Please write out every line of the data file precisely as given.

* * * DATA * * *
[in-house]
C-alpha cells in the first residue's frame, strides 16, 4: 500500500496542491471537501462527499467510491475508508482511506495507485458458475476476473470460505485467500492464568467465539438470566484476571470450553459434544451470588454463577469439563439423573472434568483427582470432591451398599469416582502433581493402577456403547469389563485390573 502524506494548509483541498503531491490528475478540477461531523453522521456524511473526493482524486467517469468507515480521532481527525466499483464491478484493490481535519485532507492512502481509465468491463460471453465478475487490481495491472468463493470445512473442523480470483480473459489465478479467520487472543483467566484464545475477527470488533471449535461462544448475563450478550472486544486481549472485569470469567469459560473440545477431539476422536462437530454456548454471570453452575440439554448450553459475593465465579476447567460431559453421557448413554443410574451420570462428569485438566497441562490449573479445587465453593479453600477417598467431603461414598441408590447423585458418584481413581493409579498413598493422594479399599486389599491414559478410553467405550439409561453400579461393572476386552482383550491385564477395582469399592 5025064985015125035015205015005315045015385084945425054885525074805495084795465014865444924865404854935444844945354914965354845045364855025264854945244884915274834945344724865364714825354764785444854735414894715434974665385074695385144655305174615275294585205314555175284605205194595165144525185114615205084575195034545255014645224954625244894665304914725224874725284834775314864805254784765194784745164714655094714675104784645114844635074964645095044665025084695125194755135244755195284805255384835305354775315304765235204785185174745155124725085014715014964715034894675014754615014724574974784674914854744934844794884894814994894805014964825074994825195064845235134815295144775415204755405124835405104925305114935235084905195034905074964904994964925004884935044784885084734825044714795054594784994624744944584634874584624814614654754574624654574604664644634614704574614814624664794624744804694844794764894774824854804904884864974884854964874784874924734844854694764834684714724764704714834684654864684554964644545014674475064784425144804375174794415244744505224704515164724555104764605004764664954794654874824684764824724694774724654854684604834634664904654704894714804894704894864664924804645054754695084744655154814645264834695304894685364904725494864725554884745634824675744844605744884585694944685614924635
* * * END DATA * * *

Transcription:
[in-house]
C-alpha cells in the first residue's frame, strides 16, 4: 500500500496542491471537501462527499467510491475508508482511506495507485458458475476476473470460505485467500492464568467465539438470566484476571470450553459434544451470588454463577469439563439423573472434568483427582470432591451398599469416582502433581493402577456403547469389563485390573 502524506494548509483541498503531491490528475478540477461531523453522521456524511473526493482524486467517469468507515480521532481527525466499483464491478484493490481535519485532507492512502481509465468491463460471453465478475487490481495491472468463493470445512473442523480470483480473459489465478479467520487472543483467566484464545475477527470488533471449535461462544448475563450478550472486544486481549472485569470469567469459560473440545477431539476422536462437530454456548454471570453452575440439554448450553459475593465465579476447567460431559453421557448413554443410574451420570462428569485438566497441562490449573479445587465453593479453600477417598467431603461414598441408590447423585458418584481413581493409579498413598493422594479399599486389599491414559478410553467405550439409561453400579461393572476386552482383550491385564477395582469399592 5025064985015125035015205015005315045015385084945425054885525074805495084795465014865444924865404854935444844945354914965354845045364855025264854945244884915274834945344724865364714825354764785444854735414894715434974665385074695385144655305174615275294585205314555175284605205194595165144525185114615205084575195034545255014645224954625244894665304914725224874725284834775314864805254784765194784745164714655094714675104784645114844635074964645095044665025084695125194755135244755195284805255384835305354775315304765235204785185174745155124725085014715014964715034894675014754615014724574974784674914854744934844794884894814994894805014964825074994825195064845235134815295144775415204755405124835405104925305114935235084905195034905074964904994964925004884935044784885084734825044714795054594784994624744944584634874584624814614654754574624654574604664644634614704574614814624664794624744804694844794764894774824854804904884864974884854964874784874924734844854694764834684714724764704714834684654864684554964644545014674475064784425144804375174794415244744505224704515164724555104764605004764664954794654874824684764824724694774724654854684604834634664904654704894714804894704894864664924804645054754695084744655154814645264834695304894685364904725494864725554884745634824675744844605744884585694944685614924635